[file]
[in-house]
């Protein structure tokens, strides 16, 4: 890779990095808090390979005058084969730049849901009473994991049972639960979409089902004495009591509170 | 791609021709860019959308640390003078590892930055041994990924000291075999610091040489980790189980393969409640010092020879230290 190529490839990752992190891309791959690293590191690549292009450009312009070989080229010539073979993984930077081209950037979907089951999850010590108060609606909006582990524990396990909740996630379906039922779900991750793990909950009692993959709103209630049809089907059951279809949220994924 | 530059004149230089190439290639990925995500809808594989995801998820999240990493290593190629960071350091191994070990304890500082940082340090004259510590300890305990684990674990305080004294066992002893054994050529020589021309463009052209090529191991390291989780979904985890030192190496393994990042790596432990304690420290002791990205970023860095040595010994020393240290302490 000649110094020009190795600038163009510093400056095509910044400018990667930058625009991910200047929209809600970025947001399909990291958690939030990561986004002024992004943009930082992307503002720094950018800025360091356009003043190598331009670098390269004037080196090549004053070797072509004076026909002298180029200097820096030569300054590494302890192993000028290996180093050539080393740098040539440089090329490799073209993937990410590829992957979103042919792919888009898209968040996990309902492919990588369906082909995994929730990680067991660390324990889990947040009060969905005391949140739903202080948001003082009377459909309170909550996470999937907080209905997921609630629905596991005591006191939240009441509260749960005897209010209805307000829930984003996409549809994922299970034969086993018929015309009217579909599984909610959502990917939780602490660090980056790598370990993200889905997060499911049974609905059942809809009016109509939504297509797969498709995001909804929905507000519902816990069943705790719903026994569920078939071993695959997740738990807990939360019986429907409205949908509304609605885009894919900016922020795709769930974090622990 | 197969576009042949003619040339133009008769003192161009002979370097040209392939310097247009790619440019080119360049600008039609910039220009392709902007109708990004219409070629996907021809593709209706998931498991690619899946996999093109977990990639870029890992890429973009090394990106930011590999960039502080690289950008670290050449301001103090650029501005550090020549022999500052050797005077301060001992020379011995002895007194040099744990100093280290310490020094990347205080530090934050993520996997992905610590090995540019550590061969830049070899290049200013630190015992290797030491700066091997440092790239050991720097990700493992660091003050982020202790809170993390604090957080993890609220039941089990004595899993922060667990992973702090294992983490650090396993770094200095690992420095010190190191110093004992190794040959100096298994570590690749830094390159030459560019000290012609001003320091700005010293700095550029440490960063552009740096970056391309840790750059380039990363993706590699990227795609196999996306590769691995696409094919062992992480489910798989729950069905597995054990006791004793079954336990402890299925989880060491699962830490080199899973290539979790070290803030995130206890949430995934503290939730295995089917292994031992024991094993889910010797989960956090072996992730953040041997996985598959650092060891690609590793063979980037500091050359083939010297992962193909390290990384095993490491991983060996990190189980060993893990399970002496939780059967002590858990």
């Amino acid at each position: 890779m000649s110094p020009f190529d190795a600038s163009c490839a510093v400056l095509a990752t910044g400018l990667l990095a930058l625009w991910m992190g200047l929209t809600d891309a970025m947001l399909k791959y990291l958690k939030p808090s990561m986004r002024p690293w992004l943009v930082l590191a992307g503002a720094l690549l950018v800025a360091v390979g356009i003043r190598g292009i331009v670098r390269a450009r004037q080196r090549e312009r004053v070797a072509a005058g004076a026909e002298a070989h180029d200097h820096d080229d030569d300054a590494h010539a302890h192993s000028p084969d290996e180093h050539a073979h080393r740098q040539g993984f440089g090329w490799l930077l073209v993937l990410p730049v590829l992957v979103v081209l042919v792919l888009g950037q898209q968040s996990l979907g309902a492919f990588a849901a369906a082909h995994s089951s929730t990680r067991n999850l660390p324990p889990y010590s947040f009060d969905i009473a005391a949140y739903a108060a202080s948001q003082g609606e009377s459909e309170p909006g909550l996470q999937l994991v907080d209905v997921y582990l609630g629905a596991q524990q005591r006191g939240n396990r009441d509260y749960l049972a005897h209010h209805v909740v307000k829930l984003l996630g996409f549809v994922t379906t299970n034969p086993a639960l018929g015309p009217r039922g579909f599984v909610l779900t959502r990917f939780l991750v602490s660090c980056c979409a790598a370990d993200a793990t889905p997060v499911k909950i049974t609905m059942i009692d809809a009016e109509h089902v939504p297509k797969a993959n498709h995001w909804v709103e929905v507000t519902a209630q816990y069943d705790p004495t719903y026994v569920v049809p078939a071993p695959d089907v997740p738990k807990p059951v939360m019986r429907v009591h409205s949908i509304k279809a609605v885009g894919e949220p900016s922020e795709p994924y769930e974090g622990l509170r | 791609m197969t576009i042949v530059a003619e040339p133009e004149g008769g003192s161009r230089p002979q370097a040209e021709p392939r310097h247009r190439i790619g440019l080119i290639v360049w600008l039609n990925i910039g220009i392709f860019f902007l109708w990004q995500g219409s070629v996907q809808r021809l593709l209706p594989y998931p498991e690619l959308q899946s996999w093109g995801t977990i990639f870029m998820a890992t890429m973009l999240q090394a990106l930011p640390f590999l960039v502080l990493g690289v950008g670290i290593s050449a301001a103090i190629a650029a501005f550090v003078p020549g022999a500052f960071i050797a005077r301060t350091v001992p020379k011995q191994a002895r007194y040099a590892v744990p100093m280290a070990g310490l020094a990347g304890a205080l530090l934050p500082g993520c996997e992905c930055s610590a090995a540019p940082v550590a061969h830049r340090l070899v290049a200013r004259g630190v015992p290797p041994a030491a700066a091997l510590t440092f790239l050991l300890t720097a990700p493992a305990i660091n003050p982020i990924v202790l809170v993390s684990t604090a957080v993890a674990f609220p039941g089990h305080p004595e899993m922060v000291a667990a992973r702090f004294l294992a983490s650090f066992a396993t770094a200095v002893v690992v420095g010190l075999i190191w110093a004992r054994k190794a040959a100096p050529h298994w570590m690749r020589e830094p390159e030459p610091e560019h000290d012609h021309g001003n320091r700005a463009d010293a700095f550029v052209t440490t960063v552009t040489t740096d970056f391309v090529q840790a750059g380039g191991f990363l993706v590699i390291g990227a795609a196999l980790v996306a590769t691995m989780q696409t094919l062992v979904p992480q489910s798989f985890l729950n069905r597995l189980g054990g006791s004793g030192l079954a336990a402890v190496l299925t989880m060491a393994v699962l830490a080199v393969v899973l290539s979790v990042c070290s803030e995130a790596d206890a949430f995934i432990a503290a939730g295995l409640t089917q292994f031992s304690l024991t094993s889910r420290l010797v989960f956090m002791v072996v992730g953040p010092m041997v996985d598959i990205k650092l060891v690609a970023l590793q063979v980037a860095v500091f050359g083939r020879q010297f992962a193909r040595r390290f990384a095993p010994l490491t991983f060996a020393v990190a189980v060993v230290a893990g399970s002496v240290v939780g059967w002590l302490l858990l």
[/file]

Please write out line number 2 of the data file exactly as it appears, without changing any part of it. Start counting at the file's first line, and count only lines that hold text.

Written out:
């Protein structure tokens, strides 16, 4: 890779990095808090390979005058084969730049849901009473994991049972639960979409089902004495009591509170 | 791609021709860019959308640390003078590892930055041994990924000291075999610091040489980790189980393969409640010092020879230290 190529490839990752992190891309791959690293590191690549292009450009312009070989080229010539073979993984930077081209950037979907089951999850010590108060609606909006582990524990396990909740996630379906039922779900991750793990909950009692993959709103209630049809089907059951279809949220994924 | 530059004149230089190439290639990925995500809808594989995801998820999240990493290593190629960071350091191994070990304890500082940082340090004259510590300890305990684990674990305080004294066992002893054994050529020589021309463009052209090529191991390291989780979904985890030192190496393994990042790596432990304690420290002791990205970023860095040595010994020393240290302490 000649110094020009190795600038163009510093400056095509910044400018990667930058625009991910200047929209809600970025947001399909990291958690939030990561986004002024992004943009930082992307503002720094950018800025360091356009003043190598331009670098390269004037080196090549004053070797072509004076026909002298180029200097820096030569300054590494302890192993000028290996180093050539080393740098040539440089090329490799073209993937990410590829992957979103042919792919888009898209968040996990309902492919990588369906082909995994929730990680067991660390324990889990947040009060969905005391949140739903202080948001003082009377459909309170909550996470999937907080209905997921609630629905596991005591006191939240009441509260749960005897209010209805307000829930984003996409549809994922299970034969086993018929015309009217579909599984909610959502990917939780602490660090980056790598370990993200889905997060499911049974609905059942809809009016109509939504297509797969498709995001909804929905507000519902816990069943705790719903026994569920078939071993695959997740738990807990939360019986429907409205949908509304609605885009894919900016922020795709769930974090622990 | 197969576009042949003619040339133009008769003192161009002979370097040209392939310097247009790619440019080119360049600008039609910039220009392709902007109708990004219409070629996907021809593709209706998931498991690619899946996999093109977990990639870029890992890429973009090394990106930011590999960039502080690289950008670290050449301001103090650029501005550090020549022999500052050797005077301060001992020379011995002895007194040099744990100093280290310490020094990347205080530090934050993520996997992905610590090995540019550590061969830049070899290049200013630190015992290797030491700066091997440092790239050991720097990700493992660091003050982020202790809170993390604090957080993890609220039941089990004595899993922060667990992973702090294992983490650090396993770094200095690992420095010190190191110093004992190794040959100096298994570590690749830094390159030459560019000290012609001003320091700005010293700095550029440490960063552009740096970056391309840790750059380039990363993706590699990227795609196999996306590769691995696409094919062992992480489910798989729950069905597995054990006791004793079954336990402890299925989880060491699962830490080199899973290539979790070290803030995130206890949430995934503290939730295995089917292994031992024991094993889910010797989960956090072996992730953040041997996985598959650092060891690609590793063979980037500091050359083939010297992962193909390290990384095993490491991983060996990190189980060993893990399970002496939780059967002590858990």